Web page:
The now-famous “Lin-sanity” was caused by one man who has taken the New York Knicks on a seven-game winning streak: Jeremy Lin, a point guard from Harvard University, who was undrafted, but who eventually broke into the NBA.
Lin started his career in the NBA with his hometown team, the Golden State Warriors, but unfortunately, his name was always on the bench list, probably because of the team’s explosive guards, such as Monta Ellis and Stephen Curry.
Lin’s rise to fame began only recently in the NBA season (2011-2012), with his new team, the New York Knicks. It was as if he was destined to show up in a game against the New Jersey Nets, and score a career high of 25 points (his career high is now 38 points).
In the eyes of a hard-core sports analyst, that would be very impressive; in the eyes of a non-NBA fan, it would be an amazing feat, how he rose from being unappreciated and having humble beginnings, to what he is now, the star of the New York Knicks.
I find it an inspiring story, such as the case of our very own Manny Pacquiao, who started from being almost nothing, and is now a champion and a rich and famous man.
The quickly spreading Jeremy Lin quotes, the photoshopped NBA game covers, the various Jeremy Lin articles, the concept shoes, and many more show that even if the guy was not drafted like LeBron James, Kobe Bryant or Derrick Rose, he could still be the bigger star. The story of Lin shows that, clichéd as it may seem, it’s not too late to do what you really love—and be good at it.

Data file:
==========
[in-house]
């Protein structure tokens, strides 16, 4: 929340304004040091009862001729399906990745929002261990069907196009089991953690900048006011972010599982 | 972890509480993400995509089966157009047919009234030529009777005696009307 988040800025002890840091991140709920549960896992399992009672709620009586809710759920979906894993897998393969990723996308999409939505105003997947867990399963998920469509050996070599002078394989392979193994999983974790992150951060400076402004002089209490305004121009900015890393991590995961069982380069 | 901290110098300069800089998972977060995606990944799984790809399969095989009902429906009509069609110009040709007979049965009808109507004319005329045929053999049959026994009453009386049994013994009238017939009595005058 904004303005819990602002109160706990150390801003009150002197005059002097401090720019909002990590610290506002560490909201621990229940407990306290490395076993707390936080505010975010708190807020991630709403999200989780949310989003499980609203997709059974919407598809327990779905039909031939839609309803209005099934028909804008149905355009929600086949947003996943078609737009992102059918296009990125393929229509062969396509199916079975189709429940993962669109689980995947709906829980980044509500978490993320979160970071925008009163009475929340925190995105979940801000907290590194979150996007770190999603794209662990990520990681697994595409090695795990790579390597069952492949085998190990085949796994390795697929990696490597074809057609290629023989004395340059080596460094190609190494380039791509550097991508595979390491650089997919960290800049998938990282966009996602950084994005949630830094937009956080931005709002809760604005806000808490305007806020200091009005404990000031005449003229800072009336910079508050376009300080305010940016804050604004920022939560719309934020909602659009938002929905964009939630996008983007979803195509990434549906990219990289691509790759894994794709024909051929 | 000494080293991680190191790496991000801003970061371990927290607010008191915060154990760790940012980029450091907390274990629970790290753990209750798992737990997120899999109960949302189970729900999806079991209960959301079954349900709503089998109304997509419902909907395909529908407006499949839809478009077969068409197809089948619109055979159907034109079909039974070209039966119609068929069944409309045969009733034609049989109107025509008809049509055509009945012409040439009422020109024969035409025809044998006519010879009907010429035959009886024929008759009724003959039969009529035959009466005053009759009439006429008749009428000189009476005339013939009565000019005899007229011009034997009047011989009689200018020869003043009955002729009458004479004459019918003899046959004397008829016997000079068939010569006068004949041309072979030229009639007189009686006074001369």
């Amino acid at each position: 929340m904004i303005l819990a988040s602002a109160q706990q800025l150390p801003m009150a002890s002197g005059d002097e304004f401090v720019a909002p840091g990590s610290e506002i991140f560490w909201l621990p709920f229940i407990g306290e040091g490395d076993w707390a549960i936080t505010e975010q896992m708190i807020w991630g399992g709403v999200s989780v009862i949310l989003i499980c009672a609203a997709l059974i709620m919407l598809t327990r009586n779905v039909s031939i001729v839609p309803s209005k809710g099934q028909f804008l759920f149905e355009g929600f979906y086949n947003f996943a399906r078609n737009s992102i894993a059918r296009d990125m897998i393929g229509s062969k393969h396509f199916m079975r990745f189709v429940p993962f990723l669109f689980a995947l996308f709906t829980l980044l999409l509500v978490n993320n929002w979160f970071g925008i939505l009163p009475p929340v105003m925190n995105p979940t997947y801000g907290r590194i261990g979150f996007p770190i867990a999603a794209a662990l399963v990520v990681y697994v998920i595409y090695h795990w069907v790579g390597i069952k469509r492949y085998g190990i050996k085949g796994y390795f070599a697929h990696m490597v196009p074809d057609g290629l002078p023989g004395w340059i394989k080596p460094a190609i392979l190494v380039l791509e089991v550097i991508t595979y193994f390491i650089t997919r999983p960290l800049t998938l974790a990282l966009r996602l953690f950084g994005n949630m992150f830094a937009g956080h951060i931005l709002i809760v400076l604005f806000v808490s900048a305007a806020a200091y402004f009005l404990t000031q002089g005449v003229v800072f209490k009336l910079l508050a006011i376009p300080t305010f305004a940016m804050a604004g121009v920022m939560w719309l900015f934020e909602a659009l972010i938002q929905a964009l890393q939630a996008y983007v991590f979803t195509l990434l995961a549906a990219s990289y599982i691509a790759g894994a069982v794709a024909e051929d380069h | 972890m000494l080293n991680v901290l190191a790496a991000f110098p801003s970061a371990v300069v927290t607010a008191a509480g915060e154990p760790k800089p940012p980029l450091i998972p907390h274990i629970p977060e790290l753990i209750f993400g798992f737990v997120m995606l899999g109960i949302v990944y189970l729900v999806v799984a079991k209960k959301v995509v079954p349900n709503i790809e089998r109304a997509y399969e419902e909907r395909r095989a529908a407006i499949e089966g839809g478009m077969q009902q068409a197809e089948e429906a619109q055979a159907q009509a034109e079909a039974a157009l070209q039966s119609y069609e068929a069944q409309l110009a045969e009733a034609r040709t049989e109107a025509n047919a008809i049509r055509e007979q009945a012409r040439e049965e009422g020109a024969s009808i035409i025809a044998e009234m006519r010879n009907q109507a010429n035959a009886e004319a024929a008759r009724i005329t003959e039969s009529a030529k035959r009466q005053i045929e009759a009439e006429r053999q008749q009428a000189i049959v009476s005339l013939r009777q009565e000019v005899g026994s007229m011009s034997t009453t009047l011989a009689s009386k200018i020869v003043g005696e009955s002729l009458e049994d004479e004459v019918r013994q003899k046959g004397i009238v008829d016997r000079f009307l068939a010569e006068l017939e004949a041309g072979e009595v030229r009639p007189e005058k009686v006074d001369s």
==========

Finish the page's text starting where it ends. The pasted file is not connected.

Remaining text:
Some people just give up when they think they might be too old to do what they want to do. Some people tend to “grow up” and forget how they once dreamed of being something they could only imagine themselves being. We should always remember the things we used to love in order to see that even if they were little things, they can inspire us to do better and come up with even bigger achievements than expected.
A true underdog story is what people today want. The New York Knicks already have loyal fans every time they play. When Jeremy Lin played against the Washington Wizards, the Washington Post described Lin as “everybody’s favorite underdog.”
But that was not the only newsworthy situation during that game. The Washington Wizards were used to the crowd cheering for the other team, especially when star-filled teams like the Miami Heat come to town. This instance was very unique, because they were only cheering for one person, and, yes, it was Jeremy Lin.
Not too late
Who would not be inspired by this guy? His opportunity for basketball greatness almost never came. Before high school, where majority of the people play basketball, I never really had the chance to play, until I told myself that it was not too late to learn.
My first ever league game came last January, and my first point was my only point in the game. Hearing the story of Lin pushed me to practice every week and not be discouraged by the challenges I know I will eventually face.
A person like me could then say, as the famous Rocky quote goes: “It ain’t over till it’s over.” Pursue whatever you want when you can, because in the end, trying to satisfy other people becomes a worthless cause. The only person who can make you happy is yourself, and you should not let anything stop you from doing what you think is best.
I learned that from Jeremy Lin’s underdog-turned-superstar story. Lin didn’t become good at shooting those floaters like an all-star overnight. It just takes a little push—no, a shove—to get you going, and to do what you really want to be good at.